The chocolate jewels are meant to be enjoyed by couples together, so let's hope both partners are able to hold the urge to start eating, untill they can do this together!
Last Thursday I saw the installation 'Chest of drawers' at the opening of the exhibition: 'A room for shadows'. The Finnish Anna Rikkinen has built this beautiful serene installation, a 3 drawer cardboard cupboard, that holds a neckpiece. A grey ribbon is used to function as a necklace, and is combined with a pendant made from white-gray silver and light gray cardboard. The different shades of grey are echoed inside the bottom drawer, where the shape of the pendant is seen as if it has been lying in the drawer for a long period of time and dust has formed an outline. It is a clever reference to the baroque shape, inspired by jewelry and ornaments from the past.
That historical background is what makes Anna Rikkinen come to a new purified, contemporary and minimalistic piece with only the outlines giving away the luxury that they are based on. The layer of dust also means that the jewel of the installation has not been worn for a very long time. Even though it is perfectly wearable, demonstrated by the fact that it is sold separately, it is not Anna's main concern. Here, the human body has been replaced by a 'Chest of drawers' and the neckpiece has left its' mark. Would it leave a mark if it had not been replaced?
The exhibition 'A room for shadows' can be seen at gallery Caroline Van Hoek in Brussels, Belgium, untill the 28th of February.
Photo's taken by Jaan Seitsara.
A different outlook onto the world, in this weeks post, through these Facemasks made by Canadian jeweler Arielle de Pinto. In 2007, she made 2 masks, a male and a female one. In her 2009, ‘lookbook’ she included a unisex mask.
Arielle de Pinto looks at facial expressions in fashion magazines for inspiration and with the last one it has resulted in a more aggressive, less symmetrical and prim mask. With its enlarged and simplified eyes, nose and mouth (facial features) the mask reminds me of a wooden African tribal mask. The big difference between the two is that Arielle de Pinto’s Facemasks are very flexible and therefore wearable. So instead of wearing a rigid mask it feels like wearing a veil, as the masks follow the shape of the wearer’s head perfectly. It is the only clue of what the wearer’s face may look like, since it is fully covered by the mask.
Her amazing masks have been crocheted using different colors of metal threads, which give them their features. The male mask (2nd photograph) has a beard and is balding, while the female mask is less distinct, so it could have been unisex as well.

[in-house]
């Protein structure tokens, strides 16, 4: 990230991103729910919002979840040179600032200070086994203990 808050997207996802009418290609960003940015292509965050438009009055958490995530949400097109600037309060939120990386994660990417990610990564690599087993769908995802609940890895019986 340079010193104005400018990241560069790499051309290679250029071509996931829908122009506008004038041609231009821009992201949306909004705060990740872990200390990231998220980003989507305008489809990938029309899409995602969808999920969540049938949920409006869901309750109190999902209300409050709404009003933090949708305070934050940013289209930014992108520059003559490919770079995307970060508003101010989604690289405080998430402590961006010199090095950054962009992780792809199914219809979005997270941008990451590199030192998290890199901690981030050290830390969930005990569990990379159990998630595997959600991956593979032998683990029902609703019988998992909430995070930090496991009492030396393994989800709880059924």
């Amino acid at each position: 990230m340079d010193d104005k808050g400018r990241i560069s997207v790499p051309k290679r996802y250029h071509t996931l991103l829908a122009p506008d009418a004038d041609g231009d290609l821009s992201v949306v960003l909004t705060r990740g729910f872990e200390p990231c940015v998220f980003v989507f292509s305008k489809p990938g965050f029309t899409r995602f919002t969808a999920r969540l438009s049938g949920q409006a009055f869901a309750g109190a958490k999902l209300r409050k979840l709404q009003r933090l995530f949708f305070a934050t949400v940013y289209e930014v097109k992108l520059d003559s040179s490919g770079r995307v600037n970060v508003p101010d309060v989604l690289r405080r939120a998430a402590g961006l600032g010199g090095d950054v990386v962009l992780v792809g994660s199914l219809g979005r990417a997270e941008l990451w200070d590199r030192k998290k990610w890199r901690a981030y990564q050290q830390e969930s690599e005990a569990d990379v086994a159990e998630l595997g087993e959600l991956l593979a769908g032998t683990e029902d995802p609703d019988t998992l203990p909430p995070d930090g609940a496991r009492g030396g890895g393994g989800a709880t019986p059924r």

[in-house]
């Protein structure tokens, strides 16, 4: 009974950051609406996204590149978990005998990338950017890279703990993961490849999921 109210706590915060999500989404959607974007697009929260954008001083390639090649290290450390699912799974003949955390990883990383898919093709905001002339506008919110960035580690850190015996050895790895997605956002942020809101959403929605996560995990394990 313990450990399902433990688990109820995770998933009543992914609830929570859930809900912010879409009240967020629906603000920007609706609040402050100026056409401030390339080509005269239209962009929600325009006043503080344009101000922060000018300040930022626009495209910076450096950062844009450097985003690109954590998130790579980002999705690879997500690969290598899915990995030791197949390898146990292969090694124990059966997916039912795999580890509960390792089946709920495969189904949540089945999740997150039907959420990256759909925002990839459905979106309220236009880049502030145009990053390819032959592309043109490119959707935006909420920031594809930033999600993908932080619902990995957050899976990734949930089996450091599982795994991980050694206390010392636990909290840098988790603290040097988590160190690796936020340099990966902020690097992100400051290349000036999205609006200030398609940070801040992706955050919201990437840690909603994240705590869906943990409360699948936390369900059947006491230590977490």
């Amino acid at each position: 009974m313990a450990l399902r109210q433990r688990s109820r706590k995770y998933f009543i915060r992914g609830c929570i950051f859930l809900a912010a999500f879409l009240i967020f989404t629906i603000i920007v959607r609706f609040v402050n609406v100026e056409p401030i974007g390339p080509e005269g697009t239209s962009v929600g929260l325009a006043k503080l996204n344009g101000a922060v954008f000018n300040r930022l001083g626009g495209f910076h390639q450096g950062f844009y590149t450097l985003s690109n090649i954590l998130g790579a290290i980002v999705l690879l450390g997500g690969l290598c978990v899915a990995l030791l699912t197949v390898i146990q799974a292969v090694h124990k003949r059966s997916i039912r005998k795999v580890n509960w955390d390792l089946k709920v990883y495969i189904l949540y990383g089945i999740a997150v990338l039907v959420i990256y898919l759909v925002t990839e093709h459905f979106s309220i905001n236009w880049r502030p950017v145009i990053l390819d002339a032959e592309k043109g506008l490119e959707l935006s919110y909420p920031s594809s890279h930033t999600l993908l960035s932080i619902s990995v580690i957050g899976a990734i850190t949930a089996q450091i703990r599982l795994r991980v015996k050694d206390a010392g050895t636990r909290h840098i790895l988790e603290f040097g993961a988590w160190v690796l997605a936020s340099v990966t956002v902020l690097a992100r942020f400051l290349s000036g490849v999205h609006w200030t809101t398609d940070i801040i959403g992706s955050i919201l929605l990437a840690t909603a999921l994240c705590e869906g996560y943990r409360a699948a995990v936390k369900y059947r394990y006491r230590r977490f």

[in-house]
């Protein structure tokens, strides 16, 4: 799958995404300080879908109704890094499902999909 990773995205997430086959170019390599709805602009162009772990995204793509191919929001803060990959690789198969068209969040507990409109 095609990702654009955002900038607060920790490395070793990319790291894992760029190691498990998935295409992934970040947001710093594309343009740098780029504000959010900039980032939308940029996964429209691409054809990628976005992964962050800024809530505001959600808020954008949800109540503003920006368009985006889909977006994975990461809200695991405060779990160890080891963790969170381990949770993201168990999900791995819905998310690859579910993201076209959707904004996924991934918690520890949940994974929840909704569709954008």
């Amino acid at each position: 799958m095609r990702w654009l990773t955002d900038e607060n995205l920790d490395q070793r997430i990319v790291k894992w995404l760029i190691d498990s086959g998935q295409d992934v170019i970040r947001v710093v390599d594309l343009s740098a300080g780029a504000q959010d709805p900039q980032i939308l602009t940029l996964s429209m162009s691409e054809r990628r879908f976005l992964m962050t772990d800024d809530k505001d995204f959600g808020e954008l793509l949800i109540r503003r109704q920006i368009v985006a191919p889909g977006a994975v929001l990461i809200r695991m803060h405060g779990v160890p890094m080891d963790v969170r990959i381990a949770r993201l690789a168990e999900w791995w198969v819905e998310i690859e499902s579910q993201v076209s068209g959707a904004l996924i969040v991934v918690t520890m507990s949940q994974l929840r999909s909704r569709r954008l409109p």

The oversized masks don’t really fit the human head properly, but stay on because of their incredible weight of 2 kilograms. Even though the “eyes” of the mask tend to hang on the side of the wearer’s head, it is still possible to look through it, because of the loosely made metalwork.
The male and female masks are part of the exhibit 'Equilibrium: Body as Site' held in Rubin and L Galleries at the University of Texas Dept. of Art in El Paso, Texas, USA. It focuses on art that engages the body as a site. What is so refreshing about this exhibit is that it will privilege the sensorial over the intellectual. I would sure like to know what it feels like to wear the Facemasks!
Found thanks to Metalcyberspace blog!
Yeah, I'm blogging again! This time about the versatile garbage pin. It's a pin with a silver structure that can hold a tiny, transparent plastic bag (the garbage bag). Once full, this bag can be removed, closed with a wire and kept as a memory of the experience. The pin questions the value of the waste and the memories attached to it, as they get combined with a precious metal! Throwing things away can be great relief, a way of cleansing your space. This garbage pin can be a call to reflect what we do with our waste. By wearing your own ‘experiences’ in a clear plastic garbage bag on your body, the piece becomes very personal. It has both an exhibitionistic and a voyeuristic side to it, because it could show what the wearer has been up to.
The contents of the bag go beyond their material properties, and may represent happiness, hope, fears or even secrets and guilt. The contents of the bag do not have to be random waste, but it can consciously be filled with symbols for contaminants of our society like war, pollution and global warming to challenge the voyeur.
Ana Cardim is the wonderful Portuguese designer of this manufactured pin. She mass-produced her pin so that many wearers could 'finish' the piece by filling the garbage bags. The piece is a kit that includes 5 spare plastic bags and wires. It even became a project called the garbage pin project (sponsored with a grant by the Portuguese ministry of culture). 100 artists teamed up to each do their own version of the Garbage Pin, by filling 5 garbage bags accompanied by photographs and a little written synopsis. This means 500 little garbage bags! Hopefully a schedule of the exhibitions will be published soon.